Autocrat of all the Russian histories — If I had my way (eight mansions worldwide, moving whenever the weather gets unpleasant, well stocked libraries for each one, etc.), there’d have to be a huge history section in said library and there would also have to be a large subsection on Russian history. The fascination is actually a bit familial — my parents had a couple of Russian history books around from their college days, and I suspect my dad had his partially because of his line of work (ie, commanding a submarine to keep a watch on the Soviet navy). A bit of ‘know your enemy,’ perhaps, but not just that — both my parents and my parental grandparents, who also had a number of such books themselves and who visited Russia during the height of the Cold War, were always at firm pains to make sure I learned to distinguish the people from the government, a valuable object lesson I hope I still keep in mind to the present regarding just about anywhere in the world.

So along with pursuing an intermittent but hopefully more informed than some awareness of Russian literature and poetry, I’ve read many books over time on Russia past and present, some well-known popular works (Robert Massie’s studies of Nicholas and Alexandra and Peter the Great, Hedrick Smith’s The New Russians), a few more specifically academic ones, and a wide variety of books that aren’t famous but aren’t unknown. Last week I spoke briefly about Stalin and His Hangmen, right now I’m working on W. Bruce Lincoln’s study of Nicholas I, who ruled Russia from 1825 to 1855 from a distinctly preserve-the-existing-order take on things, to put it mildly. But he’s also the most modern czar that I know little about, in comparison to those who followed before and after (though I really need to get around to that Catherine the Great biography I have).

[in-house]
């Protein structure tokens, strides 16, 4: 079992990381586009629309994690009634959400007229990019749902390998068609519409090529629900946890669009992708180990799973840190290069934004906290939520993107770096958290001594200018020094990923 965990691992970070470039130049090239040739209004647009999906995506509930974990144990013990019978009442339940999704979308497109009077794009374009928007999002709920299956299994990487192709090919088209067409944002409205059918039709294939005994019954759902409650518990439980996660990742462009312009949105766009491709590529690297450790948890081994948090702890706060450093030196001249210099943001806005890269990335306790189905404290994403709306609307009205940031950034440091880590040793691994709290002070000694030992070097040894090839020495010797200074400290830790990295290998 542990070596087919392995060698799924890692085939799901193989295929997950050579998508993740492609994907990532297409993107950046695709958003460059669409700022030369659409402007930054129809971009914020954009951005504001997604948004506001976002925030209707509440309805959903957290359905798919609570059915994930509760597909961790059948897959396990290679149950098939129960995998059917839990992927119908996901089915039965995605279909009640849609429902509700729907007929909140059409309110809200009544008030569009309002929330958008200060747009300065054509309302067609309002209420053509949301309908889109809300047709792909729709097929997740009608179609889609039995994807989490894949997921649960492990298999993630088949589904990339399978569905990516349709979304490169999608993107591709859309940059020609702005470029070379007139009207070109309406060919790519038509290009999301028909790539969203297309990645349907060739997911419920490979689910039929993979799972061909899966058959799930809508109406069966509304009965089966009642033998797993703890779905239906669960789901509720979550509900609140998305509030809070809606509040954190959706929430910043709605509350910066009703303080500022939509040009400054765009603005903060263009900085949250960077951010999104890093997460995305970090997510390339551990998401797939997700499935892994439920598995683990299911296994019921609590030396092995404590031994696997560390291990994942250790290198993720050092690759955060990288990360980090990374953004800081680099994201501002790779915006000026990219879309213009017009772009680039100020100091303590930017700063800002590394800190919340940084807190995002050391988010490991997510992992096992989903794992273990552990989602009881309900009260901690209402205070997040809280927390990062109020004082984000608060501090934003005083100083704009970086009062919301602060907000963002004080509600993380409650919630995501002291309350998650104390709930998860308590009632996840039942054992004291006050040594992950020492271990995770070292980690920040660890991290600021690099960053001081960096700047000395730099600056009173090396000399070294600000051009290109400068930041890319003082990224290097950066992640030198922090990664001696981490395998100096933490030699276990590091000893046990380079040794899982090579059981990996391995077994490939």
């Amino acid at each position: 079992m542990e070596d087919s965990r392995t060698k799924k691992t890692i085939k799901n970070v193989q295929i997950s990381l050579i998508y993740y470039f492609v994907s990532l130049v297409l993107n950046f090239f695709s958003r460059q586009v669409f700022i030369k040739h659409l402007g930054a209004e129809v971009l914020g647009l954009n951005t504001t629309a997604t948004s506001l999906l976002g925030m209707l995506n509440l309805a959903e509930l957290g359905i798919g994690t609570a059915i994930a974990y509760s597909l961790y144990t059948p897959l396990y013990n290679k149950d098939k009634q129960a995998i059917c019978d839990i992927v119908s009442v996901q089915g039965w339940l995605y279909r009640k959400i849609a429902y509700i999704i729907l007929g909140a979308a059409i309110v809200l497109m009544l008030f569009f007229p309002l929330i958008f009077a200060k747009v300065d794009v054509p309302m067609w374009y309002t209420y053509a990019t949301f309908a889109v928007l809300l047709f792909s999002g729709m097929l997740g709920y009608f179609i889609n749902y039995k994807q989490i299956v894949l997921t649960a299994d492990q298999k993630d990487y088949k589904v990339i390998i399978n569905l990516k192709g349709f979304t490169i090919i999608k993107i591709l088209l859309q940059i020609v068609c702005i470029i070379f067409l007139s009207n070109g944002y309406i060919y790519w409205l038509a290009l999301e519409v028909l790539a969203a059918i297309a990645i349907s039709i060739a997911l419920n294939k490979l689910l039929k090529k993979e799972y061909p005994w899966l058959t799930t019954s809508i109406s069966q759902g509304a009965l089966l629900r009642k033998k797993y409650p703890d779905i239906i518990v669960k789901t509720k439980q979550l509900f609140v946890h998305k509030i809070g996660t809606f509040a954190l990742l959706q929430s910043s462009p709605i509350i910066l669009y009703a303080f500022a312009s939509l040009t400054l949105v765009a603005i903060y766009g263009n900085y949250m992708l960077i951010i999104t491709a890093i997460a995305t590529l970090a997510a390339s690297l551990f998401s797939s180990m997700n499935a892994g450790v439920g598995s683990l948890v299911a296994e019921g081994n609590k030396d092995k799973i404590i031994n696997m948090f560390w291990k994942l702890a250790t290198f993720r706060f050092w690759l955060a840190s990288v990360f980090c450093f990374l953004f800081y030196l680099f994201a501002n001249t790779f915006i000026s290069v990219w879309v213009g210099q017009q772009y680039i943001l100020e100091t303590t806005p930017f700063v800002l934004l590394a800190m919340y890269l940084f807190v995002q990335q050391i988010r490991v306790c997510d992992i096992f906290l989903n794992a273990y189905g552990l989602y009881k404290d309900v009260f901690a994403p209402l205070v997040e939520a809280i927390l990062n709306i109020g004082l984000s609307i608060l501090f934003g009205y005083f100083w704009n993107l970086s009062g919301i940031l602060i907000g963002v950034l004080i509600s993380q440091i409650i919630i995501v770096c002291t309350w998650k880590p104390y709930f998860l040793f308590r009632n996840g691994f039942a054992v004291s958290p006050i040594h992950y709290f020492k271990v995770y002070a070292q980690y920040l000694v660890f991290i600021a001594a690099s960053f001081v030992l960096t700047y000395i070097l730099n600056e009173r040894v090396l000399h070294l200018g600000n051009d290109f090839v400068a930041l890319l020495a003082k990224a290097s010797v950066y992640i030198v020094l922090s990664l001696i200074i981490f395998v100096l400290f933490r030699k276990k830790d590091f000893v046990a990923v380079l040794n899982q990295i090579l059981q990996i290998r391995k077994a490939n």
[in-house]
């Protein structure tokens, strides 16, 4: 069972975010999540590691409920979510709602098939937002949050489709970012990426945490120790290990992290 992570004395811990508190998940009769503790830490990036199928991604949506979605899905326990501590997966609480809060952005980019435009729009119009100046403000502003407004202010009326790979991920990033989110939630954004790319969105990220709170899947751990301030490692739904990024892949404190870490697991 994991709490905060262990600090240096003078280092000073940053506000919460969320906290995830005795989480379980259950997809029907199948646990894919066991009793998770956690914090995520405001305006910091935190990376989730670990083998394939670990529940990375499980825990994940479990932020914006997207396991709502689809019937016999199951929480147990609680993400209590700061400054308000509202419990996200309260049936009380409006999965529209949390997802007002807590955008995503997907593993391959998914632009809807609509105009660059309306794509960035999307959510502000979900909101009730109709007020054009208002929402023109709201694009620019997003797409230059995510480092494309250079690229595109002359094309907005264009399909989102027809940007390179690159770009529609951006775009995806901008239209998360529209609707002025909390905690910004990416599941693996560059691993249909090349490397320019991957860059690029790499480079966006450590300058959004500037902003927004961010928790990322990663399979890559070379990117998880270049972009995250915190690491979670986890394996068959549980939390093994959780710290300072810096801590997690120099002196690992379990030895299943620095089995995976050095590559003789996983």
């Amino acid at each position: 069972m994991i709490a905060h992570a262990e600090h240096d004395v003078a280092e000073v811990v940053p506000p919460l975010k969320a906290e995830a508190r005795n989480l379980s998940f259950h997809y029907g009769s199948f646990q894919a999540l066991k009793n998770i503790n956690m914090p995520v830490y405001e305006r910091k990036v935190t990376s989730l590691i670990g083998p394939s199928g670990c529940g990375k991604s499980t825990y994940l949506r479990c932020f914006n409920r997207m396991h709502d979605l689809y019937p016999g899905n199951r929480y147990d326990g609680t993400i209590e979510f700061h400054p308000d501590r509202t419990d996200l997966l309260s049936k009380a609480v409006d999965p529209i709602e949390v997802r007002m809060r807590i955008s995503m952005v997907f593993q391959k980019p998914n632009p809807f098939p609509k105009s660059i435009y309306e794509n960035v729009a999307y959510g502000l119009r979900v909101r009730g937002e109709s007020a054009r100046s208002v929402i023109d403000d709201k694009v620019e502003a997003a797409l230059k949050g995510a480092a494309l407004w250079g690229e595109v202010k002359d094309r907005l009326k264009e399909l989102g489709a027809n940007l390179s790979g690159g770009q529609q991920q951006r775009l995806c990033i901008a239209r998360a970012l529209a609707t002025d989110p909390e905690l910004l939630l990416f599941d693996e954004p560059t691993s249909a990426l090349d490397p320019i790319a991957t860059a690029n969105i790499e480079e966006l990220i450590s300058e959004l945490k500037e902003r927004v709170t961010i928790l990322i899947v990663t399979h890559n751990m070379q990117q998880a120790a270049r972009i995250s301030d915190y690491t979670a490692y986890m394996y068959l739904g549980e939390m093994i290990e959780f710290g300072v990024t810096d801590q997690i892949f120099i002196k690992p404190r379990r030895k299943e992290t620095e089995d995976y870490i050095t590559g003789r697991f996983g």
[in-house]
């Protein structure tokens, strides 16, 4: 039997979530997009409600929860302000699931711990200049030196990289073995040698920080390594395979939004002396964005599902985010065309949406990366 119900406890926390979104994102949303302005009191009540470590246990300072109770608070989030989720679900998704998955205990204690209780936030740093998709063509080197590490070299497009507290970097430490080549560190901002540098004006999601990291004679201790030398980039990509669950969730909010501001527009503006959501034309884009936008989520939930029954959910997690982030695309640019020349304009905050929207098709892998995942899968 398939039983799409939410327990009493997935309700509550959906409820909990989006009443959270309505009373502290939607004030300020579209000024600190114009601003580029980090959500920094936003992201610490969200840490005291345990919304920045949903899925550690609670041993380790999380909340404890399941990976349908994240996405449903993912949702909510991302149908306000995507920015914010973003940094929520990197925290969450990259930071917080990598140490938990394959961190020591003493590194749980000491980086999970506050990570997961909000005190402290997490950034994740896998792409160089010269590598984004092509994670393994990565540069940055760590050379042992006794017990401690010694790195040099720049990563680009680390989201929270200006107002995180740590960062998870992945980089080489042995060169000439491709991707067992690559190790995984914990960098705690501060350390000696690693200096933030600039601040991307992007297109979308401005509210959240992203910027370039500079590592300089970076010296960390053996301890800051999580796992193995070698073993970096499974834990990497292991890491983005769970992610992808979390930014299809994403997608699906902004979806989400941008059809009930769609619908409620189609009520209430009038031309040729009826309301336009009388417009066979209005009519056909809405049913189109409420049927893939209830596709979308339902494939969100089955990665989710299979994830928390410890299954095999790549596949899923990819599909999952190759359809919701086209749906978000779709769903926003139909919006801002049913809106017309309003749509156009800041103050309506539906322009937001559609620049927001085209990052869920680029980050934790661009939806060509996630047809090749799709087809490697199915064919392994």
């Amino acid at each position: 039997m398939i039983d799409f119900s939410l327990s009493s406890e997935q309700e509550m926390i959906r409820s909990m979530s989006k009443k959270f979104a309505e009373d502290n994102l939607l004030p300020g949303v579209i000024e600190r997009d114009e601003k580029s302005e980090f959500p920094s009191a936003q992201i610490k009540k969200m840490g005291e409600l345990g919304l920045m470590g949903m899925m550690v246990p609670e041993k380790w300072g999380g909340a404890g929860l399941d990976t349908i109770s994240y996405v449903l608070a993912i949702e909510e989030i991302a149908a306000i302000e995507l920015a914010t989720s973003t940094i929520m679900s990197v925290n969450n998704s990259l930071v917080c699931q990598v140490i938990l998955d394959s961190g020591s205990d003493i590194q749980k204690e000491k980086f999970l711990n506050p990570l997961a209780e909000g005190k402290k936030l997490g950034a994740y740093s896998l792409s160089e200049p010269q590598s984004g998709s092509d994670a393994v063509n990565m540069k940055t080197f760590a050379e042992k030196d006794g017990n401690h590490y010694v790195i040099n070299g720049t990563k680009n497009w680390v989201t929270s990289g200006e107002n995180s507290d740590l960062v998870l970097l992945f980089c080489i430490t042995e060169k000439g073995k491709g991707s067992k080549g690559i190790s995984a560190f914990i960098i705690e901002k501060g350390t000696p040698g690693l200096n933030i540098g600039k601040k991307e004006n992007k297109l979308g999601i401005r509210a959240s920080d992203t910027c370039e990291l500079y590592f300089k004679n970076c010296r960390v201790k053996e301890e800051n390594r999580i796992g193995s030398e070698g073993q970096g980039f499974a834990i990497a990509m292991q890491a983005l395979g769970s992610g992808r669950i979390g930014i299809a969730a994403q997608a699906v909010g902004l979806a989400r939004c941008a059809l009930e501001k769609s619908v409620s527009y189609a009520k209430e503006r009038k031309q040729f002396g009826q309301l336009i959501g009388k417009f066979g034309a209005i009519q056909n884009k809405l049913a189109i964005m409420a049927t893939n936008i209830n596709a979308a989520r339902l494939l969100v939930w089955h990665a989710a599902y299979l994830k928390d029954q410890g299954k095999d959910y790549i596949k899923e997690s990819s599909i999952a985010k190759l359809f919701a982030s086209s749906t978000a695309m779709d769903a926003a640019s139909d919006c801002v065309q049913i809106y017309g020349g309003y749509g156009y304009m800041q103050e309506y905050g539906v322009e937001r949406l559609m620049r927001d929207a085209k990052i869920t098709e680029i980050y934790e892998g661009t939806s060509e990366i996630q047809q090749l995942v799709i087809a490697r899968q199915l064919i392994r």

But this is more an appreciation of Lincoln himself, who in ways was actually one of the first authors to specifically get me interested in finding out more about the country. In the eighties, he wrote a book called In War’s Dark Shadow, a study of the years before World War I, but steering away from the understandable-enough overfocusing on Nicholas and Alexandra in favor of a general societal survey. It’s been many years since I read it — I might take the plunge again after I complete the Nicholas I biography — but for me, when I read it in senior year of high school or so, I found it a fine balance of the anecdotal and the wider scope, placing a country and a time in a fashion that helped inform both the books I read later, fiction or not, and the occasional movies I saw set in the time period. Perhaps most recently would have been the stuffy-as-hell eighties film version of Anna Karenina with Christopher Reeve and Paul Scofield — wouldn’t really recommend it to anyone, but seeing the uniforms and fashions and appearances when I stumbled across the broadcast immediately made me guess it was late nineteenth-century Russia, and so it proved.

Lincoln did another book on the Russian World War I and Revolution-era times, got through it but it was pretty overwhelming in terms of size. His style in the Nicholas I bio, his first major book, is informative but sometimes repetitive and is best absorbed in bursts. But I’ll always think of him to one extent or another when it comes to reading up on a country that has always fascinated me and to which I’ll yet visit, one day.